Explanation: This is a fundamentally different outcome from what we saw at Soldier Field, where the lack of a clear recovery required the ruling on the field (an incomplete pass) to stand. Had the same standard applied here, Gordon and the Chargers would have been credited with a touchdown. Instead, the Chargers retain possession of the ball, spotted where Gordon lost it, to account for a fumble that wasn’t recovered.
3. Two legs don’t equal one hand
Scenario: Green Bay Packers tailback Aaron Jones fumbles at the Minnesota Vikings‘ 30-yard line. During the scramble for the ball, Vikings cornerback Xavier Rhodes ends up on the ground. With players piling on top of him, Rhodes can’t grab the ball with his hands. Instead, it is squeezed between his knees. Packers receiver Davante Adams approaches. While still standing, Adams snatches the ball from Rhodes’ knees and runs into the end zone.
Ruling: The Packers are awarded a touchdown.
Explanation: Possession requires control with the hands or arms, according to A.R. 3.5 in the rulebook. Rhodes thus didn’t have possession, and Adams wasn’t down by contact when he ripped the ball away.
4. Manipulating the start of sudden death
Scenario: On the opening possession of overtime, Pittsburgh Steelers quarterback Ben Roethlisberger throws an interception to Baltimore Ravens cornerback Jimmy Smith. But then Smith fumbles during the return, and Steelers receiver Antonio Brown recovers. Meanwhile, Ravens linebacker Terrell Suggs is called for roughing the passer.
Result: The Steelers decline the penalty and the game moves into sudden death.
Explanation: NFL overtime requires both teams to have a possession before sudden death begins, unless a touchdown is scored on the first possession. Smith’s interception, and subsequent fumble, would actually count for the Ravens’ possession. That would allow the Steelers to win on a field goal during the continuation of their first possession. The roughing penalty would have added 15 yards and put the Steelers close to field goal range, but it also would officially negate the play. So accepting the penalty would allow the Ravens a possession if the Steelers settled for a field goal. According to A.R. 16.20 in the rulebook, the Steelers’ best decision would be to decline the penalty, take possession where Brown recovered and put themselves in position to win with a field goal before the Ravens’ offense ever even got on the field.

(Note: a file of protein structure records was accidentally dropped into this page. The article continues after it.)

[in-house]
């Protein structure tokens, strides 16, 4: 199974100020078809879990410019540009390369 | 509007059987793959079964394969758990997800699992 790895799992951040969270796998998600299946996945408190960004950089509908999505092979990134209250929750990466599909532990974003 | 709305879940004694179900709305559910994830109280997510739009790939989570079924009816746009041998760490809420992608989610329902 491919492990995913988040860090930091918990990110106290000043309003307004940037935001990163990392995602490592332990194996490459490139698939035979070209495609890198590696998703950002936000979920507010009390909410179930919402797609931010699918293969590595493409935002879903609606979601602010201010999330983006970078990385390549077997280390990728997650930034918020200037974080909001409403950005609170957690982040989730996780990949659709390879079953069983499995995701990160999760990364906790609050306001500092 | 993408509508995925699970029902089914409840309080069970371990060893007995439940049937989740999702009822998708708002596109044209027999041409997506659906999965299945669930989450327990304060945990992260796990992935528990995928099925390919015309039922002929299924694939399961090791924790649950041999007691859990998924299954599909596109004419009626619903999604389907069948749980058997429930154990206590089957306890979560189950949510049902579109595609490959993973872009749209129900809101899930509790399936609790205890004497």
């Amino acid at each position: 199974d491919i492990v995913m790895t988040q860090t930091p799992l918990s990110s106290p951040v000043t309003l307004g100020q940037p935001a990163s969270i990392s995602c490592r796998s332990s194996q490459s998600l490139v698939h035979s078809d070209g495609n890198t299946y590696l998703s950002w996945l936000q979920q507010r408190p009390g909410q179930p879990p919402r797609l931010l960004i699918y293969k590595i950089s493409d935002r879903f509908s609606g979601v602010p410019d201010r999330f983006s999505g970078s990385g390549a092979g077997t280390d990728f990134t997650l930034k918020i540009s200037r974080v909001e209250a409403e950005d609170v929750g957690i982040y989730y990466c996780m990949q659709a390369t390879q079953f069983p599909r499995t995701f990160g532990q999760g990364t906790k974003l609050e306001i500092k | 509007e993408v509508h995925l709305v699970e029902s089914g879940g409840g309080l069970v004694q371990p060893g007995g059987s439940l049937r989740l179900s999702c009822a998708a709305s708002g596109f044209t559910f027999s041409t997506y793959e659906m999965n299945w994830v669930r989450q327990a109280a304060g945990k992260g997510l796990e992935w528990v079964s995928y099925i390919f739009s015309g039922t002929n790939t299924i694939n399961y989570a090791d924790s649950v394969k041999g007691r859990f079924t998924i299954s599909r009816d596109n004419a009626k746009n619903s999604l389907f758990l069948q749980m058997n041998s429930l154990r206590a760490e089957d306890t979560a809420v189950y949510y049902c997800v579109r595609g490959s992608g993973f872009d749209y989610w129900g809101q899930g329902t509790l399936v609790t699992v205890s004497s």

5. Winning with an illegal tackle
Scenario: Another overtime possession manipulation! The Steelers kick a field goal on the first possession of overtime. On the first play of the next possession, Ravens quarterback Lamar Jackson throws an interception to Steelers cornerback Joe Haden. During the return, Haden fumbles. Ravens tight end Maxx Williams recovers and begins running toward the end zone. He gets to the 5-yard line before Steelers safety Morgan Burnett tackles him by the collar, drawing a horse-collar penalty.
Result: Per A.R. 16.25, the game is over and the Steelers win, despite taking a penalty.
Explanation: Technically, both teams have had possessions by this point. The Ravens failed to score on their first possession, which ended with the Haden interception. If Williams scored, the Ravens would have won. (That ruling was inserted into the rulebook in 2018.) But because he did not, and the Ravens had their fair opportunity, the rules require officials to disregard the horse-collar penalty and end the game. In that situation, players can make illegal tackles — by the face mask and/or collar, and also by being tripped — with impunity to make a game-winning play.
Rams QB Jared Goff is really funny … if you’re paying attention – Los Angeles Rams Blog
On the surface, he appears to be a tall, blonde, super-cool California kid. And when he talks, he sounds about the same. He’s casual, but to the point.
An initial glance likely won’t reveal someone who is “sneaky” funny, or even has much personality, let alone someone who can be outright “silly.”